Twin British sisters say deaths of five Britons near Tofino, B.C., cut deeply

Trudi and Astrid Castle (credit: CP).

TOFINO, B.C. — Twin sisters with British roots say the deaths of five people in a whale watching boat that capsized off the west coast of Vancouver Island cut even deeper knowing the deceased were from the United Kingdom.

Trudi and Astrid Castle said Wednesday they feel connected to the disaster, which is under investigation.

The sisters grew up in London but now Trudi lives in Vancouver and Astrid makes her home in Berlin.

They were vacationing in the remote village of Tofino, B.C., to get away from the hustle of city life when they heard about the deaths of five Britons, ranging from age 18 to 76. An Australian man remains missing.

"It's just completely tragic," said Astrid Castle, who visited Tofino's First Street dock overlooking the Pacific Ocean and nearby islands where the vessel is believed to have rolled Sunday during a big wave.

"It's sad if it happens to anyone, and then when you hear (they were) British it also feels a lot more like really awful to hear, especially as tourists here," Castle said.

"I'm gathering they were all tourists as well and they were just coming for a nice time, a nice holiday. And they go out and something like that happens."

A police dive team made its second attempt Wednesday afternoon to search the whale-watching boat, which capsized near Vargas Island, about 12 kilometres from Tofino, with 27 passengers and crew on board.

Heavy waves prevented RCMP officers from conducting a morning search, but receding winds gave them another chance to survey the vessel.

The Transportation Safety Board is hoping to recover electronic equipment that could establish the vessel's location and condition when it capsized.

The TSB has said sightseeing passengers crowded the top deck of the vessel when it was hit by a wave and then rolled, sending people into the water.

"We know that most passengers and crew were on the top deck on the port side ... this would have raised the centre of gravity, affecting the vessel's stability," Marc-Andre Poisson, the TSB's director of marine investigations, said Tuesday.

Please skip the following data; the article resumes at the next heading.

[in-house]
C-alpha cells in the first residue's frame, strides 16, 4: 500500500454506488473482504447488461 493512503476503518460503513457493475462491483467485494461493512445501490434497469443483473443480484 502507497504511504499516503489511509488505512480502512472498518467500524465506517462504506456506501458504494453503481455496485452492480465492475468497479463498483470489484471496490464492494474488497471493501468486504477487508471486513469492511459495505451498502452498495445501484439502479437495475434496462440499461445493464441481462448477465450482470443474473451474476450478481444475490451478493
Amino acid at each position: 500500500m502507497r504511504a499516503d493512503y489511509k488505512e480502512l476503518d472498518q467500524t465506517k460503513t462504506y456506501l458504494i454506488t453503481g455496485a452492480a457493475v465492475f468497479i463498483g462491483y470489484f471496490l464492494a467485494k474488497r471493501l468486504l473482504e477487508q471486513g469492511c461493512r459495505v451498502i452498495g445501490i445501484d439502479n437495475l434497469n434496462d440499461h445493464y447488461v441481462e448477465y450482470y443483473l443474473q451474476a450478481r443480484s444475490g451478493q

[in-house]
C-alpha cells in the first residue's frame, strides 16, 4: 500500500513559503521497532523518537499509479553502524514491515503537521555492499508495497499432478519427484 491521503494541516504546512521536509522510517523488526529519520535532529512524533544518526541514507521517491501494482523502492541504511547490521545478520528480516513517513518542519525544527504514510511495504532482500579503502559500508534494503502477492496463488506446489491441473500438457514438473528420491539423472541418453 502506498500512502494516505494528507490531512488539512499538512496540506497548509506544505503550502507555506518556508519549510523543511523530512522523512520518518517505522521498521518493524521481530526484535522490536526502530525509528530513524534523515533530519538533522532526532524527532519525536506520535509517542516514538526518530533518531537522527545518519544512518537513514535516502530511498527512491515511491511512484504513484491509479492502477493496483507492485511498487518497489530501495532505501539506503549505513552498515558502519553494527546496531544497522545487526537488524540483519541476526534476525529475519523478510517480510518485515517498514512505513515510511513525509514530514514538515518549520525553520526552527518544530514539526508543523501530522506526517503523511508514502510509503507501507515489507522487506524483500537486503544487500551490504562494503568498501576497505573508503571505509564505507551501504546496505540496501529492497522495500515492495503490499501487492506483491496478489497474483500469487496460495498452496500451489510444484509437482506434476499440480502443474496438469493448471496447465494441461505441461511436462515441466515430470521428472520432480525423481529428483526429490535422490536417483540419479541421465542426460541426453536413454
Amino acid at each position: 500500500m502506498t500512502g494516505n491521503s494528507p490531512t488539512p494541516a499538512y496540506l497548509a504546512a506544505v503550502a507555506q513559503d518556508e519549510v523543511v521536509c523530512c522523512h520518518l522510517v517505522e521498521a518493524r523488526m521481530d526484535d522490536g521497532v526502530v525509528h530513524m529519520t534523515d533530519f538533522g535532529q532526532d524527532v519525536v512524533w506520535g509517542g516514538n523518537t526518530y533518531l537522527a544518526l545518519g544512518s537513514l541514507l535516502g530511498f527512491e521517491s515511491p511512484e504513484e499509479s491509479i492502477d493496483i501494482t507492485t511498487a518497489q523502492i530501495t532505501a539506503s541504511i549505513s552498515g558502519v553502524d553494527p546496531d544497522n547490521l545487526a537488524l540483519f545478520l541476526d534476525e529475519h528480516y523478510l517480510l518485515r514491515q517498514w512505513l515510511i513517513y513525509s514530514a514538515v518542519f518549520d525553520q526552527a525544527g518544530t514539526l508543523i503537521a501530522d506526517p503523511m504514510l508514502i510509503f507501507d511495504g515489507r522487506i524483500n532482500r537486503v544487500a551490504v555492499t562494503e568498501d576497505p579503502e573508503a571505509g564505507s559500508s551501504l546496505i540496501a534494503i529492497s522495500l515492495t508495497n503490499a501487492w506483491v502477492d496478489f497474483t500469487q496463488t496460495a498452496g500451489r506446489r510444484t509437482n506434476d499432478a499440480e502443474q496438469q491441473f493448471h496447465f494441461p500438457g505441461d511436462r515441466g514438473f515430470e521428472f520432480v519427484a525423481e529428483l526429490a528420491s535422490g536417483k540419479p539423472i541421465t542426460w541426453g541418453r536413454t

"We also know that the sea conditions were such that the wave approached the vessel from the starboard quarter," he said. "We know the vessel broached and then capsized."

Members of the missing Australian man's family arrived at an airport near Tofino on Wednesday but did not comment as they left in a waiting vehicle.

Trudi Castle said she and her sister are life-long city dwellers who are aware of the potential dangers in an urban environment though nature is supposed to be mostly peaceful.

"In nature you just have to be careful because there's lots of things out of your control."

The BC Coroners Service identified the five victims as Britons David Thomas, 50, and his 18 year-old son Stephen; Jack Slater, 76, a British national living in Toronto; Katie Taylor, a 29-year-old Briton living in Whistler, B.C., and 63-year-old Nigel Hooker of Southampton, England.

Dirk Meissner, The Canadian Press

Read More:

More in News

Views from a refugee camp: Who gets into heaven?

I have just returned to Vancouver Island from Greek refugee camps where I met a Yazidi man named Jason who told me about his escape from ISIS in Iraq.   His story begins on a desert road where a...

Vancouver's bicycle sharing grows as 15 new stations installed

Mobi bicycle by Shaw Go in Vancouver. Photo by Christopher Porter from Flickr Creative Commons

International Women's Day Concert celebrates female musicians who turned tragedy into triumph

Every March 8, on International Women's Day, we hear about the achievements of brilliant, talented women around the world. But how often do we learn about the physical and mental disabilities or...
Speak up about this article on Facebook or Twitter. Do this by liking Vancouver Observer on Facebook or following us @Vanobserver on Twitter. We'd love to hear from you.